|We are all enough.|
Sansa Stark likes lemon biscuits, dresses and stories about brave knights and elegant girls. She is everything a young noblewoman from Westeros should be. She survives in the lion’s laver with the Lannister’s, because of which nearly all her family had perished and succeeds in surviving where the elderly and physically stronger than her would have died. Despite this, Sansa Stark is one of the most hated characters in the Game of Thrones. When we talk about empowering female characters from the Song of Ice and Fire, we mention Daenerys, Cersei, Brienne and Sansa’s younger sister Arya Stark, characters who are all more or less resistant to traditional perceptions of women and have characteristics that are often associated with men. Sansa is not like that. Sansa is not as cruel as Joffrey nor depraved as Ramsay Snow – she is polite and feminine, which is why some see her as a weaker figure than other women in the series, and others openly despise her.
“This is what frustrates me,” said Sophie Turner who plays Sansa. “People don’t like Sansa because she is feminine. It annoys me that people only like the feminine characters when they act like male characters. And they always go on about feminism. Like, you’re rooting for the people who look like boys, who act like boys, who fight like boys. Root for the girls who wear dresses and are intellectually very strong.”
This attitude does not stop just at fictional characters. When she was only 13 years old and just started to act in The Game of Thrones, Turner admitted that accidental passers approached her on the street and said they did not like Sansa while at the same time praising her sister from the series Arya, played by Maisie Williams.
The most common arguments are: Sansa is boring, Sansa is passive, Sansa only cries. Arya fights, Sansa dreams of knights.
This is not the case that people whose gender presentation is more feminine are more or less worthy of somebody else’s approval – what the problem is that femininity is constantly equated with weakness, that the persons who are feminine are not respected and that they are written off as empty-headed weakling without any affect on their own lives, which is as sexist as punishing people who do not fit into traditional gender roles.
Conviction of different types of femininity can be seen even when we talk about the differences between “me” and “other girls”. Many of us want to be Arya, with a sword in her hand and a list of people she wants to kill, but Sansa, who says that the ladies’ armor is courtesy, is another story. The same thing is on the other side of the screen and out of the book pages.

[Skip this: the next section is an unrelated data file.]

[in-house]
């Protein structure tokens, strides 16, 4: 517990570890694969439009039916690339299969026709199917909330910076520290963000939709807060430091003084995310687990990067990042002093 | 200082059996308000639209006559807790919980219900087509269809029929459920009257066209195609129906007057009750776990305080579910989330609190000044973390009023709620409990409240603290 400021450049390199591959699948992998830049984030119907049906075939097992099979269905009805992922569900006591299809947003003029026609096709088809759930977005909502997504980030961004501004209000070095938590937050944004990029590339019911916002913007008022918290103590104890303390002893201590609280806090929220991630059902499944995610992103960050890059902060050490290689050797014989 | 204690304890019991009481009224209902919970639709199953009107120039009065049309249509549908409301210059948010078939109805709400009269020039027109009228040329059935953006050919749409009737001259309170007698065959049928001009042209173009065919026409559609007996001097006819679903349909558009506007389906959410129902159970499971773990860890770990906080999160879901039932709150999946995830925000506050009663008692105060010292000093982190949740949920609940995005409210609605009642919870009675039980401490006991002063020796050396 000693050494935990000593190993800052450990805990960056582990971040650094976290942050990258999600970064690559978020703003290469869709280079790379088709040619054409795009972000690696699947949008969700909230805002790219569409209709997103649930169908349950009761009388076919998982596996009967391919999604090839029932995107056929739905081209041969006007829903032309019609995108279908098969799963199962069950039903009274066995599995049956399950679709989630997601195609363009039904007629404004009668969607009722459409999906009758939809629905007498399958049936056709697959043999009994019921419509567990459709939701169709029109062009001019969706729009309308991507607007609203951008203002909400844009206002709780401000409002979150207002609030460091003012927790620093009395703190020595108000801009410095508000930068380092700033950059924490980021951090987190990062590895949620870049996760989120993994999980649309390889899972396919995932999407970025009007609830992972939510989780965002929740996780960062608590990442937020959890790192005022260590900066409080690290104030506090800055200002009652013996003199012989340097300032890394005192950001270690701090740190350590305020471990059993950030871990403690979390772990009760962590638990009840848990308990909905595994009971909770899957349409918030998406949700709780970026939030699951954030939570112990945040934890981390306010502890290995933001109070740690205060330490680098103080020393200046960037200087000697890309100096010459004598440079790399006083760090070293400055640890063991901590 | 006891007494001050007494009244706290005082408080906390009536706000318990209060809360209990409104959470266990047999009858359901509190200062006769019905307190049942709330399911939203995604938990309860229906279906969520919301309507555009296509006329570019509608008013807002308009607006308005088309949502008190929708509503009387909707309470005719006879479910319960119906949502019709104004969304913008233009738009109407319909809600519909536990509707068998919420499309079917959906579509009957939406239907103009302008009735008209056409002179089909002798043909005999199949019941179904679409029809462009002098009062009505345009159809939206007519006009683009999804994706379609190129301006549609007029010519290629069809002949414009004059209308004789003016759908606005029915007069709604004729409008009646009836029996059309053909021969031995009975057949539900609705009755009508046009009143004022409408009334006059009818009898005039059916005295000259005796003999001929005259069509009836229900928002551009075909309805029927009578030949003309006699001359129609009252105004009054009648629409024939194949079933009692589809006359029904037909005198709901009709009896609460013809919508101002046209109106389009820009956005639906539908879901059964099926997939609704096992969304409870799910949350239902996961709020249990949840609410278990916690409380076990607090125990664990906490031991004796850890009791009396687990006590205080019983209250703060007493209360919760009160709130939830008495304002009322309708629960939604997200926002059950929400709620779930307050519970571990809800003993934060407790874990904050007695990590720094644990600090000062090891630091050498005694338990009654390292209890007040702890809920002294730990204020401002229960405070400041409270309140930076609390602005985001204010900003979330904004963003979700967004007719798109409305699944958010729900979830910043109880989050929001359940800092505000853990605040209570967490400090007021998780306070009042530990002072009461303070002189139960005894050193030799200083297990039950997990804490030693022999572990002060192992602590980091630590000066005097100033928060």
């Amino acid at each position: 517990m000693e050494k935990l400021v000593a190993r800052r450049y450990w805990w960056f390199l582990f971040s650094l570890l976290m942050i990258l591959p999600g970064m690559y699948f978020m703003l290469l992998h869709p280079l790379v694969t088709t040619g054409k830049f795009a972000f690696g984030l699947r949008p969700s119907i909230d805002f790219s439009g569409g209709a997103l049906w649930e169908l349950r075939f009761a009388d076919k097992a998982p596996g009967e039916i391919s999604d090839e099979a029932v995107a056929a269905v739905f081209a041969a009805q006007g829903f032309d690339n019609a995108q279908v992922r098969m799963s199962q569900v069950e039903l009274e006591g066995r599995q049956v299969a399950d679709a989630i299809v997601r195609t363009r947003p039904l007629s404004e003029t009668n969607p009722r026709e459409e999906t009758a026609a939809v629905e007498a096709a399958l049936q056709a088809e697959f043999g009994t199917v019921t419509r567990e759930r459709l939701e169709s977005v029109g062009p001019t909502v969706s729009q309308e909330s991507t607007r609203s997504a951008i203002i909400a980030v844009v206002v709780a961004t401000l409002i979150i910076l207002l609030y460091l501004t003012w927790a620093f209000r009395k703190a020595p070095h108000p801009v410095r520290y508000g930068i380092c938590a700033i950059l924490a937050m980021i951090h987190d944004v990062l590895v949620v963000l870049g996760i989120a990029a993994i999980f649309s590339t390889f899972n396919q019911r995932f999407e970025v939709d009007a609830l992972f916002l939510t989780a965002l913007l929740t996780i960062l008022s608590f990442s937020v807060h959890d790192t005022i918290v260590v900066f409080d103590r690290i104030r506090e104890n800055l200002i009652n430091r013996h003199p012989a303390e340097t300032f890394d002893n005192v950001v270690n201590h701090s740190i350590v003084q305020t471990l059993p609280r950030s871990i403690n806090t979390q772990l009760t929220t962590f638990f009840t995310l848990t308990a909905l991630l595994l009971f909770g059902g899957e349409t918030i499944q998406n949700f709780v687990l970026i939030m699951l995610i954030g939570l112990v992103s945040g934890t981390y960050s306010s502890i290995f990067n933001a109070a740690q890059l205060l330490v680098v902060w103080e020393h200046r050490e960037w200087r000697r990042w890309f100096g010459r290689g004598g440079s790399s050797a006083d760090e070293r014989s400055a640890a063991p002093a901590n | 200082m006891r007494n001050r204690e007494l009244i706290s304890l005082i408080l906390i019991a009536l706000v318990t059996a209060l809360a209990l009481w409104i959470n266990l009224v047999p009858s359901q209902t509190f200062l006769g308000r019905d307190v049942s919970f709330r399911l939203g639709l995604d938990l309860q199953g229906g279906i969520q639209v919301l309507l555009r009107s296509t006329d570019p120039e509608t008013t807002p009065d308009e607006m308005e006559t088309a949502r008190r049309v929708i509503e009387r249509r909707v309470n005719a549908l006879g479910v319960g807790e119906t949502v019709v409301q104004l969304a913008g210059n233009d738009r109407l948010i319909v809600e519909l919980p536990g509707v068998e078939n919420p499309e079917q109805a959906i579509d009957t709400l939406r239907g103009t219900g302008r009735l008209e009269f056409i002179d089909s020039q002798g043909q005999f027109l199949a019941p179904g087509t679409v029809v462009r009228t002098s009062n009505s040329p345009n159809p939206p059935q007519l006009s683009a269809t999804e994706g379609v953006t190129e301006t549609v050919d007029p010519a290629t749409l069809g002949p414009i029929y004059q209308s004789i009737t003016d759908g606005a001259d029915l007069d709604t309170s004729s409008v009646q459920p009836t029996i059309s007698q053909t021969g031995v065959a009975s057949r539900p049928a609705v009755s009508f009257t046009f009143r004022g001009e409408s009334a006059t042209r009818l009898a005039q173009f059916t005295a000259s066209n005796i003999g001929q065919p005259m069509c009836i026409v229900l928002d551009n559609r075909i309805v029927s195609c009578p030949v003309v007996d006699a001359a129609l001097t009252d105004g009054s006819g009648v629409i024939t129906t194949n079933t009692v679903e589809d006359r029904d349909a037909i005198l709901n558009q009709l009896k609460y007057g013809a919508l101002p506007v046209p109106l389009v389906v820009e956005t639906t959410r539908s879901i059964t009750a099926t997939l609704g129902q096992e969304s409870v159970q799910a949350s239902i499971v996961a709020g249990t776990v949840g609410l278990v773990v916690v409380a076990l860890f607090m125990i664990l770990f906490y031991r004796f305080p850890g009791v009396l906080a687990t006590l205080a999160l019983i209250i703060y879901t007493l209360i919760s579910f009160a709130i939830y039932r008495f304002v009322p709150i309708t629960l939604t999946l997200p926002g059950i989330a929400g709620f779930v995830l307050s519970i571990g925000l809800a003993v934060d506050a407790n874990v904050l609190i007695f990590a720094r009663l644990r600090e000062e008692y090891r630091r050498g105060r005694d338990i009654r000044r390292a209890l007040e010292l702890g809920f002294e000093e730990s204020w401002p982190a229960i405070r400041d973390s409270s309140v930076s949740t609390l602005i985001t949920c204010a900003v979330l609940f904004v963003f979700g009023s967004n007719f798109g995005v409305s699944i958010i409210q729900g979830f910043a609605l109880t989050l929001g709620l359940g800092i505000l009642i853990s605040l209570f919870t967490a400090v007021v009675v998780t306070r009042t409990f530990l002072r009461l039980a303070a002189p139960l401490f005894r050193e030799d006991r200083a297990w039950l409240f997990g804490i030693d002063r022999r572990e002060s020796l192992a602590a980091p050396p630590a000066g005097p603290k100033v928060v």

We are constantly comparing ourselves to others. She wears short skirts, I wear a punk t-shirt. She plays tennis, my kill / death ratio in Battlefield 4 is the best on the server. She listens to pop music and bleaches her hair, I have undercut and cry at The Antlers. I’m not like other girls.
We know who in this case is “I” that is not as “other girls”. We watch her in music videos, read about her in books and meet her in popular films. She is Katniss Everdeen, who is not burdened by her appearance, but is still attractive, who frowns and is surprised by women that beautify themselves and condemns them because of shallowness. She is Arya Stark, who says most girls are stupid. She is Taylor Swift in You Belong with Me and Avril Lavigne in Girlfriend, alternative, different, and hence better and more suitable than “other girls”.
But who are the “other girls”? Who are these hordes of evil girls who only care about superficial stuff and creating unnecessary drama, while I am well read, sophisticated and prefer male company because women are simply dreadful harpies who will stab me in the back as soon as I turn? Who are these girls who are moving in packs and at whose reverberating laughter I lift my nose thinking that they are stupid, what is the stereotype, how am I not like them, how am I better than them?
Here’s an amazing surprise and hot water – in reality there is not such a thing. “Other girls” are the fabrication that is feed to us from an early age, ever since we found out what was “for girls” and what was not. Pink is for girls, make up is for girls, high heels and short skirts are for women.